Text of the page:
The stigma associated with all kinds of human difference pervades social awareness. Whether prejudice is based on race, ethnicity, religion, nationality, physical characteristics or disabilities, few possess the neutrality towards the other we espouse as a liberal ideal. Western democracies combat the inequalities stemming from such differences. By statute and judicial judgment, access to housing, jobs, education, transportation, and the right to vote have been mandated, but despite significant legislative advances over the past 30 years, few are satisfied that the goals of such laws have achieved their intended effects.
A broad notion of inclusion has guided activists’ efforts to improve the separations imposed by stigma. In the case of persons with mental or emotional disabilities, my main concern here, programs and policies directed at employment, education and social interactions all fit under the general rubric of inclusion. When the politics and moral merits coincide, we can all agree on advocacy for inclusion.
However, politics can intrude even with the best of intentions. I have witnessed how some advocates of inclusive policies attempt to thwart other approaches. They believe that by pursuing a spectrum of options a dilution effect occurs: Only one approach can be advocated and success seems to require single-minded determination. A stalwart position is taken because they regard other solutions as competing and thus diminishing the impact of the inclusion message.
Unfortunately, the ethics under-pinning the inclusion position are not so simple. Inclusion is good sometimes, but not always. Other ethical principles are at play in combating stigma and discrimination. These must be acknowledged. The most obvious is autonomy, the right to choose from a variety of options. One such option is deciding not to be included.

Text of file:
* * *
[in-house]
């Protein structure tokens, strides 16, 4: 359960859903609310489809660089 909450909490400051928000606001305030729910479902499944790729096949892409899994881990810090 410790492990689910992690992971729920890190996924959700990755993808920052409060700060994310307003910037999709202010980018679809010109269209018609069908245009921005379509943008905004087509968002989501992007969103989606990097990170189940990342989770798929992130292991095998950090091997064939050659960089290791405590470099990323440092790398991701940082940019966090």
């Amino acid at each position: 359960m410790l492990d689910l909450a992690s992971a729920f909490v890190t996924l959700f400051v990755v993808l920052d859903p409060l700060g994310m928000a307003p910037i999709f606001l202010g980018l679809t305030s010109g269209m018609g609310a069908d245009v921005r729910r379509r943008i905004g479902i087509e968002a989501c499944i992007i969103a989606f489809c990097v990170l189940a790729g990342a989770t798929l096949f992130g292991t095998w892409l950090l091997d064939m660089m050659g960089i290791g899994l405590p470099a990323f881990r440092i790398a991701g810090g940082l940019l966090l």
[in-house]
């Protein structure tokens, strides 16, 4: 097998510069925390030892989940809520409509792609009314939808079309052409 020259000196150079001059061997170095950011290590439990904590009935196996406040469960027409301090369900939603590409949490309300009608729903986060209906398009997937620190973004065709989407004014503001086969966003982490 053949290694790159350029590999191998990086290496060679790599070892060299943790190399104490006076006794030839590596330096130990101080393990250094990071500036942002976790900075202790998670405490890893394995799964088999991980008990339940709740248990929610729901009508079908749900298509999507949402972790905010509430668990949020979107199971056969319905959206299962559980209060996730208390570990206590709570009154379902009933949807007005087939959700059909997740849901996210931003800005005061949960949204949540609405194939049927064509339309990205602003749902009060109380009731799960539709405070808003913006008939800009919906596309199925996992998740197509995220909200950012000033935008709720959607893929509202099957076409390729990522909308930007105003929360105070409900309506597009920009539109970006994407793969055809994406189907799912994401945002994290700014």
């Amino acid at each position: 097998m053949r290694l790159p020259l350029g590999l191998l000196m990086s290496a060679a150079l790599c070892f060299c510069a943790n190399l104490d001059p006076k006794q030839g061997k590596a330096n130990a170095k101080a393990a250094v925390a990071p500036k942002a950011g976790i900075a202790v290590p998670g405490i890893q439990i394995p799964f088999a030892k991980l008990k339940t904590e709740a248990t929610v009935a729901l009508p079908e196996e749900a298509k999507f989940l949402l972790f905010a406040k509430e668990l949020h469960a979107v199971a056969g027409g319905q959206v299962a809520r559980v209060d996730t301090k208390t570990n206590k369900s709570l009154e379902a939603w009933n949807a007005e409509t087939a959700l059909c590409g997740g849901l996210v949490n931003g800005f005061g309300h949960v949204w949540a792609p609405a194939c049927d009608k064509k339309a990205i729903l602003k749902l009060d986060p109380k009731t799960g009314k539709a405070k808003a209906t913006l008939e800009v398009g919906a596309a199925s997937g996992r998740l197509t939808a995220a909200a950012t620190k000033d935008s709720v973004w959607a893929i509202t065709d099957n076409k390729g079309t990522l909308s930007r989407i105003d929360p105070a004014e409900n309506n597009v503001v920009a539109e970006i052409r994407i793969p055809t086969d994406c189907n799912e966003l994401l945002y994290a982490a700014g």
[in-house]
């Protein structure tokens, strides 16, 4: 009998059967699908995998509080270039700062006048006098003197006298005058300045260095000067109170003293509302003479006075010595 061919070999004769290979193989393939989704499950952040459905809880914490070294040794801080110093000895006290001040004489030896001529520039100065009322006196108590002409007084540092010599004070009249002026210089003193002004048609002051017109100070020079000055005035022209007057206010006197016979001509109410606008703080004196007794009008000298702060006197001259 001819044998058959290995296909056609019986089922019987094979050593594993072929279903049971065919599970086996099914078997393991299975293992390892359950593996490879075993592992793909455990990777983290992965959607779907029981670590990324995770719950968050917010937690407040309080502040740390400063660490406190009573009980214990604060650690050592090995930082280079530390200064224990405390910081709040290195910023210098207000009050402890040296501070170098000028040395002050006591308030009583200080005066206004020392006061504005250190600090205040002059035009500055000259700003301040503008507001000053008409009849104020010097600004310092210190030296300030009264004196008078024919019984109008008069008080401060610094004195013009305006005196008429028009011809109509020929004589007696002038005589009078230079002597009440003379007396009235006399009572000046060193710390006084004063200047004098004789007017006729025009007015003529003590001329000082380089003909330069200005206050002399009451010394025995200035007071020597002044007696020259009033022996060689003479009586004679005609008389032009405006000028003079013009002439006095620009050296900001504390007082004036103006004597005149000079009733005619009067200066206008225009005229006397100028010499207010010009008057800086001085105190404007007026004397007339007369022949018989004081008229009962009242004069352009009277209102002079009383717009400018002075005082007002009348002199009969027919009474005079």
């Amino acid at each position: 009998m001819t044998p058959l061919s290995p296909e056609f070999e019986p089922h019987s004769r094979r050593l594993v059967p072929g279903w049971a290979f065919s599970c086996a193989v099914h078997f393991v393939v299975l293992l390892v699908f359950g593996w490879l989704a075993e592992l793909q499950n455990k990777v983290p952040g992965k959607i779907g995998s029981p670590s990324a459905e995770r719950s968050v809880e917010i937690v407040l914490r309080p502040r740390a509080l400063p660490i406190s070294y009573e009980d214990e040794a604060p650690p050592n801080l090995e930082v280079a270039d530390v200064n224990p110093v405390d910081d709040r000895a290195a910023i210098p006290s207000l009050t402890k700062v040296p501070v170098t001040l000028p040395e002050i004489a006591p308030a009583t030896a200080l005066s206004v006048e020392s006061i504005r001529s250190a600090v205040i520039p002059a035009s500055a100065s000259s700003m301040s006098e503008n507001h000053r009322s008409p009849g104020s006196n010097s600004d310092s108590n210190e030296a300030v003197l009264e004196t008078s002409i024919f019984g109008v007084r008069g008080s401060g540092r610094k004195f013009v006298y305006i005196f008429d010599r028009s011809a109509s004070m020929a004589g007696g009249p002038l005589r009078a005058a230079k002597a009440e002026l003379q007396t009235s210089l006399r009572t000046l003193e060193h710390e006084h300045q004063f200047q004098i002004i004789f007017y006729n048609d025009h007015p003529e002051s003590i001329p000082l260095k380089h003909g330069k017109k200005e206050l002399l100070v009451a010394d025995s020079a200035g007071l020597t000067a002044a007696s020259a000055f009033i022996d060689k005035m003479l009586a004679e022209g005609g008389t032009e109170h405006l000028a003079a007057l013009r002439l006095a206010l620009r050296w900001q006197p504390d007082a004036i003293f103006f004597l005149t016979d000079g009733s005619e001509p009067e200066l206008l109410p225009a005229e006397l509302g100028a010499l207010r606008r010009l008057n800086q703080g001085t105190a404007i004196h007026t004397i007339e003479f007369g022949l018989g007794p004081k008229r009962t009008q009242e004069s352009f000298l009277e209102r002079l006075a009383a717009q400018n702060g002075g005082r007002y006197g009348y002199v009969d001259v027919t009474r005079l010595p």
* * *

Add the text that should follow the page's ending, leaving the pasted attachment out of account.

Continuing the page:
Let’s look at a dramatic example, persons with psychiatric disabilities living on the street. They might be ‘included’ but for lack of facilities or poor treatment outcomes. While some tragically slip through the health care net, others choose not to receive care. Of the latter group, we more often than not honor their decisions and make little or no attempt to coerce them into therapeutic programs or designated housing. Now the ethical question looms before us: Do we insist they be ‘included’
or do we respect their right to live as they choose? I see little argument against exercising choice. Inclusion is good sometimes, but not always. The courts agree.
Now let’s take a less extreme example, but one falling within the same moral logic. The principle of autonomy also covers those who select residences especially designed for their care. Whether living in halfway houses or larger facilities, people often pick a segregated domicile where they feel protected and thus function more successfully. They represent another class of the dis-included as they choose to live a life separated from ‘the normal.’ I also respect that choice.
Simply put, some wish to be included in a heterogeneous community and others do not. And both groups have legitimate claims and justifications, but based on different moral principles. Inclusion stems from rights of equality, while separatists exercise autonomous choice. Two principles are at work, and they do not conflict if one accepts plurality of values.
With the inevitable mixture of ethical principles at work, we must find the proper balances of individual rights as determined by the needs and desires of citizens. And if we have a single moral principle that grounds the others, I suggest it is freedom of choice. So, to strike out against so-called segregationist policies solely on the basis of political utility and gamesmanship strikes me as both a wrongful imposition of values and harmful to the welfare of those who choose to live apart.
Let different voices sing in the choir and may we find harmony among them. The advocacy of a single position narrowly conceived can only restrict options of the entire population at risk. No one should deny the full range of options to anyone, especially those who would assert their freedom of choice. Let us not confuse political expediency for ethics. Inclusion for some, separation for others. Let choice reign supreme.
Dr. Alfred Tauber is a physician and advocate for the rehabilitation of the mentally ill, where he has sponsored programs in Boston and Israel. The thesis presented here is more fully developed in his Patient Autonomy and the Ethics of Responsibility (MIT Press, 2005).
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